Englishman: From about 13 and above. From 1 if you are from a socially disadvantaged class.
Aunt: I was 4 or 5 because my sisters did! They were 9 and 12 years older though.
Canadian Expat in Colombia: Right out the womb down here, hahaha!
Gringa: My Mexican friends say when they are born or a few weeks later.
Gringa: My granddaughter has hers done and she is 7 mo old….got them done 2 mo ago…
Gringo: Personally, I think it is mutilation and I would prefer it later in life, but fathers will get outvoted on this everytime. So, it does not matter what you think, Colin.
Peruano: Has just born bro.
Dutch Expat in Colombia: Whenever the daughter says she wants earrings? I.E. As long as the she can’t express her preference, don’t pinch holes in the poor little girl.
Deported Colombian: Its very comun here in Col to do it when they are a few months old….Crazy shit…..that shit hurts.
Gringo: Did circumcision hurt? No, no it didnt. Too young to remember. Same with ears. Do early so not traumatized when old enough to remember.
Deported Colombian: Nobody is talking about trauma….you are exaggerating….It just hurts….that’s it
Female Cousin: My only worry would be that I had very sensitive ears and they would hurt and get infected if I had certain metals in. Or if they tend to pull on them. I think you guys are still good parents if you do it or not lol. Im judgement free about ear piercing.
Irish Expat in Peru: Teenage
Gringa: I got mine done in 7th grade and I had to save up to get it done. I remember it was a really expensive thing to do it was $45.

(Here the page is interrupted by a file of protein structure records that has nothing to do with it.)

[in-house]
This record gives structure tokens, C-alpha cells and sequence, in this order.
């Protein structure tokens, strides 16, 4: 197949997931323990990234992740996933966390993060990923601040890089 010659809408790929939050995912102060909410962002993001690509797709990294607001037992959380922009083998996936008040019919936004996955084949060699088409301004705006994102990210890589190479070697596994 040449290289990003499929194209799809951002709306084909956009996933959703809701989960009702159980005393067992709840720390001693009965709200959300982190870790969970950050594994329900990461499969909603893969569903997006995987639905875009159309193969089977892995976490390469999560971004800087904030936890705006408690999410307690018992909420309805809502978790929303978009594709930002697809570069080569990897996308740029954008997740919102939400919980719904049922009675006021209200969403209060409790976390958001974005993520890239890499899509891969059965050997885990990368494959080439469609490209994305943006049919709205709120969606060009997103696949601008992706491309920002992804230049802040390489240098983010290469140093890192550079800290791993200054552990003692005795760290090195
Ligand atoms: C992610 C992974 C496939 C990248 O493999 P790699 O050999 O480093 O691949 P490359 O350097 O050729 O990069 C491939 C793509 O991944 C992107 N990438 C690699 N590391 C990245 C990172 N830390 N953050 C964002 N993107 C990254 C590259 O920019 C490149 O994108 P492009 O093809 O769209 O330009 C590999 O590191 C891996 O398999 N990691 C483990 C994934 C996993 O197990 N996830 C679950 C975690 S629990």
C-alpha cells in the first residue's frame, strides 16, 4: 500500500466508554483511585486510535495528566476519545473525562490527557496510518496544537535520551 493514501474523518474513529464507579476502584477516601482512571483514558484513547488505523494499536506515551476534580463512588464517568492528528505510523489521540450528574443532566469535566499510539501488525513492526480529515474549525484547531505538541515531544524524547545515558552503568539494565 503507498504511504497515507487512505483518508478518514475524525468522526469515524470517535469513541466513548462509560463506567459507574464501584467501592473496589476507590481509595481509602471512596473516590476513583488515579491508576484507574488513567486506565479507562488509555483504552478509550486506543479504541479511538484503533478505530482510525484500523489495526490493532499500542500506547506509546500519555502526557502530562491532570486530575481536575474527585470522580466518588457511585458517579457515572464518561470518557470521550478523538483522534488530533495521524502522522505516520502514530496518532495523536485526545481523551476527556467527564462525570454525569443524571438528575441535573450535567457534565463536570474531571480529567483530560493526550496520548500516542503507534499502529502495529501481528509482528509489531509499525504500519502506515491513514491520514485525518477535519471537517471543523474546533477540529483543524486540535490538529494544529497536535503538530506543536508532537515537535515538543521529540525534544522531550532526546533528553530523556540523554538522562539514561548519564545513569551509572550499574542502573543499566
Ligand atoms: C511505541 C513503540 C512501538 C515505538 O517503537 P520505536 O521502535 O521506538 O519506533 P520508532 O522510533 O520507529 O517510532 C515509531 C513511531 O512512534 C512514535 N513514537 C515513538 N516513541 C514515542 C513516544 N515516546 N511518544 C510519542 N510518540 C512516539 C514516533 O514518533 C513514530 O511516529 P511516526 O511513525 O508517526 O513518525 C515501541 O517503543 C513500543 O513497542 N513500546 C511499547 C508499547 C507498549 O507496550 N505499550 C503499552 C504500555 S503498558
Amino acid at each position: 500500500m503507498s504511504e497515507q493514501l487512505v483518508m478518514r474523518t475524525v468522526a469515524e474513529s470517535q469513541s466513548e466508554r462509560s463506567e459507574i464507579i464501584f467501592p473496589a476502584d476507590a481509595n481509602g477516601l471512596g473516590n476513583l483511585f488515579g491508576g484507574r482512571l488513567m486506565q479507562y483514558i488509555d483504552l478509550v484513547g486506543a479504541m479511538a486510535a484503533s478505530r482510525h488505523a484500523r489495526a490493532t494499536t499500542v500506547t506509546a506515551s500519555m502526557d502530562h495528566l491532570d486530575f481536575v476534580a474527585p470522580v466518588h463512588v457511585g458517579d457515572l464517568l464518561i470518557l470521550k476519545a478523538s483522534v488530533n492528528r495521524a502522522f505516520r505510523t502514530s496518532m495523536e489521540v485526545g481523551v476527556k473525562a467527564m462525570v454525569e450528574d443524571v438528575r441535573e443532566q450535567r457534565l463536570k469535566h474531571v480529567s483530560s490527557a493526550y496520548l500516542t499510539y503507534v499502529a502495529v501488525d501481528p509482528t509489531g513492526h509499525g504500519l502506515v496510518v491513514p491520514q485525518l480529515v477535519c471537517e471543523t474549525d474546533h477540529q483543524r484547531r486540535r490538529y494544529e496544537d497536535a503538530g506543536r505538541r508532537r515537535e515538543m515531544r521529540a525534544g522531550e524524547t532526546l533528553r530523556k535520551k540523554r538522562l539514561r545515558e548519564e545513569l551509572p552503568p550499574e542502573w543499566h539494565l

Canadian Expat in Colombia: My daughter was born in NY and she had hers at like one month.
American Expat in Colombia: Daniela did that shit shortly after Alanna was delivered. I wasn’t even consulted. They sold the earrings to do it there in the hospital.
Me: Many great replies. But I think this one wins!
Peruano: I think… one year.
Mexican-American woman (US citizen): Baby for me. KC didn’t care. My two girls @ 3 months and 12 months. The 12 month old cried more than the 3 month old. But in our culture it’s practically at birth. J
British Expat in Peru: Here Leia had it done but she kept playing with it and soon became infected. This happened twice so I’d say wait!
Aunt: Well I made grace wait to her 13th birthday so she was responsible enough to take care of them herself! I have always given in on everything but held tight to that one decision!